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The New Zealand Railways Magazine, Volume 7, Issue 1 (May 1, 1932.)

The Ant-Lion — The “Hideous”—the “Beautiful.”

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The Ant-Lion
The “Hideous”—the “Beautiful.”

THere is a well-known aphorism—“you cannot make a silk purse out of a sow's ear!” Such maxims may be applicable to mankind and his endeavours : not to wondrous Nature! She is a miracle worker who takes a hideous looking life-atom, puts it to sleep, waves her magic wand, and lo!—another life-atom of infinite and delicate beauty is evolved!

“Myrmeleon” is a Greek word that sounds euphoniously; translated into every-day English the phonetic resonance and charm vanishes, and “Ant-lion” remains to us!

Occasionally the “pit” or “trap” of “Myrmeleon” may be seen in sandy parts of our Islands. Mr. A. S. Atkinson writes: “These are not uncommon around Nelson.” However, the insect does not appear to be of widespread and frequent distribution through New Zealand, though more common in the North than South Island.

“Myrmeleon” belongs to the “Neuroptera,” which embraces also “Lace-wings” and “Caddis flies,” all of which are carnivorous during the larval period. Two of these may be briefly touched upon at present, viz:—

“Oxyethvia Albiceps”—the wonderful “Flask-insect”—unknown to any other part of the world; and “Chauliodes,” appearing from December to March, flying slowly over water, during the dusk, in large numbers. The larva of “Chauliodes” is not only carnivorous but cannibalistic; of violent and aggressive temperament, biting readily, and—considering its size—severely, if interfered with. These larvae lurk underneath stones in running streams, and devour enormous numbers of “Mayfly” larvae. The growth is slow, occupying twelve months; the chrysalid period embracing six to seven weeks, in an oval cell formed in the mud. The “perfect” insect retains its brown body, has pinkish-brown beautifully veined and marked guazy wings, with a spread of three inches.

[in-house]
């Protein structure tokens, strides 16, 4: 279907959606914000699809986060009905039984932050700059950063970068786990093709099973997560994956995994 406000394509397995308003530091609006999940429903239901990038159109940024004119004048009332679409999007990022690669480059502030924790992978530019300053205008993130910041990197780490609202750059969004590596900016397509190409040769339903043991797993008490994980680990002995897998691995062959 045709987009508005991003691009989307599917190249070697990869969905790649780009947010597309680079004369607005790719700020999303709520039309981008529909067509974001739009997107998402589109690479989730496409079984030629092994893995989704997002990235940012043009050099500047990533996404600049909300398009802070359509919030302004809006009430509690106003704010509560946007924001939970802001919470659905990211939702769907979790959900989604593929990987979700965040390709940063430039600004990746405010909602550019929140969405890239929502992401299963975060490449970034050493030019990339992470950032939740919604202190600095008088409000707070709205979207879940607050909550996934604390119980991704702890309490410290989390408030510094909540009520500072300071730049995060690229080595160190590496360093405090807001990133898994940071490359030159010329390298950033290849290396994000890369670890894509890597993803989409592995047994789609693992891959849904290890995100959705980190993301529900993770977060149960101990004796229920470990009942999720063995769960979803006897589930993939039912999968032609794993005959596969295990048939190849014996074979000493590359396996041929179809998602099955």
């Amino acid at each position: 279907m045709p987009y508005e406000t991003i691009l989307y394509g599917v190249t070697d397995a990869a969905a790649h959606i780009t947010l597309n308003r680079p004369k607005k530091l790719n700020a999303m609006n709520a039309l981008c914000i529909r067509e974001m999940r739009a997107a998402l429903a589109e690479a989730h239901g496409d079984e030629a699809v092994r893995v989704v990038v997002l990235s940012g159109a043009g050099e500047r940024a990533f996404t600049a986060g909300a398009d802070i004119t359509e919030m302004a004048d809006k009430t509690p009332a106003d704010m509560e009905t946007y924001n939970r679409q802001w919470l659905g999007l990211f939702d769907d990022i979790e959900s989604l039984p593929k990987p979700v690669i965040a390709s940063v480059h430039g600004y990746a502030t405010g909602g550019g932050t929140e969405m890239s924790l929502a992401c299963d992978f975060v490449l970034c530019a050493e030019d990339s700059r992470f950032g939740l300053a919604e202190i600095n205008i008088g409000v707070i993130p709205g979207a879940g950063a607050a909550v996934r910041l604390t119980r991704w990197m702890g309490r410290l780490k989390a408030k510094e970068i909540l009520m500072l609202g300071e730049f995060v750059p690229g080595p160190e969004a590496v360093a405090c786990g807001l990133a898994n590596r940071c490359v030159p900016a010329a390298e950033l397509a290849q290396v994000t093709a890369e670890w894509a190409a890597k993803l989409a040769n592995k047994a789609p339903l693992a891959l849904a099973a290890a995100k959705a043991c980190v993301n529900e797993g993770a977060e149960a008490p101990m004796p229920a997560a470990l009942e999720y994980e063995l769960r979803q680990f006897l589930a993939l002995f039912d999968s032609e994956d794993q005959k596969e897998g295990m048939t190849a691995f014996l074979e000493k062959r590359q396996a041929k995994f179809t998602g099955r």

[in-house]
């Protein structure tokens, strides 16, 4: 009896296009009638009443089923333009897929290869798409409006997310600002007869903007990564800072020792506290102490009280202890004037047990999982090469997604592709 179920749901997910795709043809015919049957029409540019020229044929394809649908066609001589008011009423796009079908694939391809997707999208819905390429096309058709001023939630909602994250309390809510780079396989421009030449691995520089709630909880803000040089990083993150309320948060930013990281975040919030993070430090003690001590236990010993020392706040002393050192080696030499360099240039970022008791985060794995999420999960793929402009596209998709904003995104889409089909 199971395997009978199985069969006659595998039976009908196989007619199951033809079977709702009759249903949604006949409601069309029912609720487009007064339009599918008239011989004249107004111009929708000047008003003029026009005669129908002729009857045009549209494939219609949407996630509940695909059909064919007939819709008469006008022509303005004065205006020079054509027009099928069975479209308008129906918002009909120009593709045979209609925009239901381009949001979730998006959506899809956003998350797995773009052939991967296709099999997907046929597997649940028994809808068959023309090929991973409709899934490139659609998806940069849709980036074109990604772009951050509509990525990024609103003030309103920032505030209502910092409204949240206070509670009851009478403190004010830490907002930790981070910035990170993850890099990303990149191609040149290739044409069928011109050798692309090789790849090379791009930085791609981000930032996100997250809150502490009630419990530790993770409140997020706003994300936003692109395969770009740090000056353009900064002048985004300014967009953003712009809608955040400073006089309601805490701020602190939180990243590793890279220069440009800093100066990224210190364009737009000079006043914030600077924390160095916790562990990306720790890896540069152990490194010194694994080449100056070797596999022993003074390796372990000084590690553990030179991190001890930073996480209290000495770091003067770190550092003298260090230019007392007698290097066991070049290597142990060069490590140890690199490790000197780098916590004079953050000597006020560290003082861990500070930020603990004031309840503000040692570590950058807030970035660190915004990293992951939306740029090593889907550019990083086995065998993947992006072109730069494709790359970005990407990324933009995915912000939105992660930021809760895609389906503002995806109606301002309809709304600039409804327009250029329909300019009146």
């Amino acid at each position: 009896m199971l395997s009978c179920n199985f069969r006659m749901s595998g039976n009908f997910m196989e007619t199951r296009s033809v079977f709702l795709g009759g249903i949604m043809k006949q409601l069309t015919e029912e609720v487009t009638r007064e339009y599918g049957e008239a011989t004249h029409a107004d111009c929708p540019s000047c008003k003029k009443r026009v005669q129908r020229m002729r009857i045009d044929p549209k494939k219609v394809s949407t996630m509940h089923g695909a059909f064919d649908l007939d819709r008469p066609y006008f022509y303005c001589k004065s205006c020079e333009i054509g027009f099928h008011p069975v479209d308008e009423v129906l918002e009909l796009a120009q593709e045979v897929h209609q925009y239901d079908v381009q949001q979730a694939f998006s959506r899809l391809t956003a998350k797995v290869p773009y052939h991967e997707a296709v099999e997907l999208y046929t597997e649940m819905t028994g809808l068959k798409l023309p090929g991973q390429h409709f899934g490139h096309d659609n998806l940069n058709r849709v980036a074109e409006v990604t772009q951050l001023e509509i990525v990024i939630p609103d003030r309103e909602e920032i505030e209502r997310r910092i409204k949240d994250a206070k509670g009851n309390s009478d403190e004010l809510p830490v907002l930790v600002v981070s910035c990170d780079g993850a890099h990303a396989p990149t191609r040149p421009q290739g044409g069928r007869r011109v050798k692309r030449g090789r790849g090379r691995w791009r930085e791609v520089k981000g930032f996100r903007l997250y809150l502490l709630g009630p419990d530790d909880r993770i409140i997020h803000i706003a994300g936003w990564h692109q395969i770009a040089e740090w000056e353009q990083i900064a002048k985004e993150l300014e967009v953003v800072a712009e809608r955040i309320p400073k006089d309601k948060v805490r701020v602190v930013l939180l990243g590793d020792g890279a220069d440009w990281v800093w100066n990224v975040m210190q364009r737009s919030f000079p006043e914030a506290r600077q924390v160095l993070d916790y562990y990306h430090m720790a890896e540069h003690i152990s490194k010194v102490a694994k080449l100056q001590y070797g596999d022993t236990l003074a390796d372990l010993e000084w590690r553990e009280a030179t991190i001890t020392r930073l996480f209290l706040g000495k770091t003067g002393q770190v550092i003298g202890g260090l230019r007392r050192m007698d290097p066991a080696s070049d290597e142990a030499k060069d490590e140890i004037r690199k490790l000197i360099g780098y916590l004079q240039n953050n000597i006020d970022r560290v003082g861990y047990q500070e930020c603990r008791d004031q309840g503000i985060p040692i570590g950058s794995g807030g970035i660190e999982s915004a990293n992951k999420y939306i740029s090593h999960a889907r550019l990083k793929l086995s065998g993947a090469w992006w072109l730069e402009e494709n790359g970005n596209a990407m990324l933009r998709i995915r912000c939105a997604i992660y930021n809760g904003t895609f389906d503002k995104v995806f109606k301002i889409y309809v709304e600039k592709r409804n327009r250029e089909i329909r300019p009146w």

Bearing a close relationship to “Neuroptera”—often so classified—are the “Dragon” and “Mayflies” of the order “Orthoptera.” The general observer may be easily forgiven for confusing these two orders, so very greatly are they similar in many respects.

“Orthoptera” embraces some of our largest and brightest insects; in fact, from the size and vivid colouration, one is reminded of tropical varieties, especially where “Dragonflies” are considered.

Our largest “Dragonfly”—uropetala—is quite common in all swamp lands during January and February, when it may be seen dashing about, preying on small insects, an object of dazzling beauty, resplendent in chocolate brown and gold, with gauzy opalescent wings. Two smaller and beautiful forms are “Lestes colensonis,” of irridescent metallic-blue, and “Telebasis Zealandica,” a burnished-crimson, darting flame. However, to return to “Myrmeleon!”

The larva of this insect is not at all “caterpillar” or “grub”-like; rather, it is more like a “perfect” insect in itself, and, no doubt, this peculiarity earned the name of “Ant-lion,” or “Myrmeleon.” As soon as the egg—laid in dry, loose sand—hatches out, the larva sets to work and constructs a “pit” or “trap,” shaped like an inverted cone. With an instinctive knowledge, the locality picked upon is near an “ant citadel,” or a distinct “antroute” for preference.